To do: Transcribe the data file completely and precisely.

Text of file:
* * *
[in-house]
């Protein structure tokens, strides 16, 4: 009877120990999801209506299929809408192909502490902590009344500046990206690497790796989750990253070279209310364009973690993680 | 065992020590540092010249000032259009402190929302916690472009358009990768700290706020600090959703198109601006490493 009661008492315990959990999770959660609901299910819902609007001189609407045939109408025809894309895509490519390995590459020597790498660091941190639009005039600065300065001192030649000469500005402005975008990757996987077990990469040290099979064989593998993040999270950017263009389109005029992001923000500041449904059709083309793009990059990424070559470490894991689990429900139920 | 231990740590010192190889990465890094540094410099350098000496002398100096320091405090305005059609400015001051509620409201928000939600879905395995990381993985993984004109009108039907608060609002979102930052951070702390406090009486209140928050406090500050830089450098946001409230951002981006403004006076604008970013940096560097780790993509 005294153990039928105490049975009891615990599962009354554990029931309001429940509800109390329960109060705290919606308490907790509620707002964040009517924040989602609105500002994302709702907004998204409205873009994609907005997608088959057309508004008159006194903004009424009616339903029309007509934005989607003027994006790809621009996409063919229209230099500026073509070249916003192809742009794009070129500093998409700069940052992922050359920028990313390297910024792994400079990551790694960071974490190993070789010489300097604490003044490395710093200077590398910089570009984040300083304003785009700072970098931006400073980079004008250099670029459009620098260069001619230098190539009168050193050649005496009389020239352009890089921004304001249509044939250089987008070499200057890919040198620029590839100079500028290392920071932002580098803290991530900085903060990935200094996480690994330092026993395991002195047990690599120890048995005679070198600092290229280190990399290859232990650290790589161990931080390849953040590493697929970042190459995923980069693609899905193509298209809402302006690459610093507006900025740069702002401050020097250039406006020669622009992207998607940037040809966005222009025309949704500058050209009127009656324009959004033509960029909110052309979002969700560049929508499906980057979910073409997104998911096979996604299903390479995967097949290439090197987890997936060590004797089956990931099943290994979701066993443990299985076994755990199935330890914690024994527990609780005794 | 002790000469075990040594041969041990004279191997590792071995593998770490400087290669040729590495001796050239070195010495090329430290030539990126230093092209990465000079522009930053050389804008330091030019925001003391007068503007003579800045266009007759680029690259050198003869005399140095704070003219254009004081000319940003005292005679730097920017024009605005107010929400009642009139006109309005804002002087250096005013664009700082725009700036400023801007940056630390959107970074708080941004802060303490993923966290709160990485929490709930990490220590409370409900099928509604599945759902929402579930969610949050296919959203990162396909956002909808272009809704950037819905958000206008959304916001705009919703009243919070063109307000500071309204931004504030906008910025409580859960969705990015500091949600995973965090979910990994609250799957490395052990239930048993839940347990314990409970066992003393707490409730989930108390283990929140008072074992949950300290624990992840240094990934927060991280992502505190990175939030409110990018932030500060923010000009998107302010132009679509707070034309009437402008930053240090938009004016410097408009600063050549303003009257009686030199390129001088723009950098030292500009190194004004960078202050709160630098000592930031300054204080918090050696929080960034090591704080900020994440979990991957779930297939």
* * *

[in-house]
């Protein structure tokens, strides 16, 4: 009877120990999801209506299929809408192909502490902590009344500046990206690497790796989750990253070279209310364009973690993680 | 065992020590540092010249000032259009402190929302916690472009358009990768700290706020600090959703198109601006490493 009661008492315990959990999770959660609901299910819902609007001189609407045939109408025809894309895509490519390995590459020597790498660091941190639009005039600065300065001192030649000469500005402005975008990757996987077990990469040290099979064989593998993040999270950017263009389109005029992001923000500041449904059709083309793009990059990424070559470490894991689990429900139920 | 231990740590010192190889990465890094540094410099350098000496002398100096320091405090305005059609400015001051509620409201928000939600879905395995990381993985993984004109009108039907608060609002979102930052951070702390406090009486209140928050406090500050830089450098946001409230951002981006403004006076604008970013940096560097780790993509 005294153990039928105490049975009891615990599962009354554990029931309001429940509800109390329960109060705290919606308490907790509620707002964040009517924040989602609105500002994302709702907004998204409205873009994609907005997608088959057309508004008159006194903004009424009616339903029309007509934005989607003027994006790809621009996409063919229209230099500026073509070249916003192809742009794009070129500093998409700069940052992922050359920028990313390297910024792994400079990551790694960071974490190993070789010489300097604490003044490395710093200077590398910089570009984040300083304003785009700072970098931006400073980079004008250099670029459009620098260069001619230098190539009168050193050649005496009389020239352009890089921004304001249509044939250089987008070499200057890919040198620029590839100079500028290392920071932002580098803290991530900085903060990935200094996480690994330092026993395991002195047990690599120890048995005679070198600092290229280190990399290859232990650290790589161990931080390849953040590493697929970042190459995923980069693609899905193509298209809402302006690459610093507006900025740069702002401050020097250039406006020669622009992207998607940037040809966005222009025309949704500058050209009127009656324009959004033509960029909110052309979002969700560049929508499906980057979910073409997104998911096979996604299903390479995967097949290439090197987890997936060590004797089956990931099943290994979701066993443990299985076994755990199935330890914690024994527990609780005794 | 002790000469075990040594041969041990004279191997590792071995593998770490400087290669040729590495001796050239070195010495090329430290030539990126230093092209990465000079522009930053050389804008330091030019925001003391007068503007003579800045266009007759680029690259050198003869005399140095704070003219254009004081000319940003005292005679730097920017024009605005107010929400009642009139006109309005804002002087250096005013664009700082725009700036400023801007940056630390959107970074708080941004802060303490993923966290709160990485929490709930990490220590409370409900099928509604599945759902929402579930969610949050296919959203990162396909956002909808272009809704950037819905958000206008959304916001705009919703009243919070063109307000500071309204931004504030906008910025409580859960969705990015500091949600995973965090979910990994609250799957490395052990239930048993839940347990314990409970066992003393707490409730989930108390283990929140008072074992949950300290624990992840240094990934927060991280992502505190990175939030409110990018932030500060923010000009998107302010132009679509707070034309009437402008930053240090938009004016410097408009600063050549303003009257009686030199390129001088723009950098030292500009190194004004960078202050709160630098000592930031300054204080918090050696929080960034090591704080900020994440979990991957779930297939």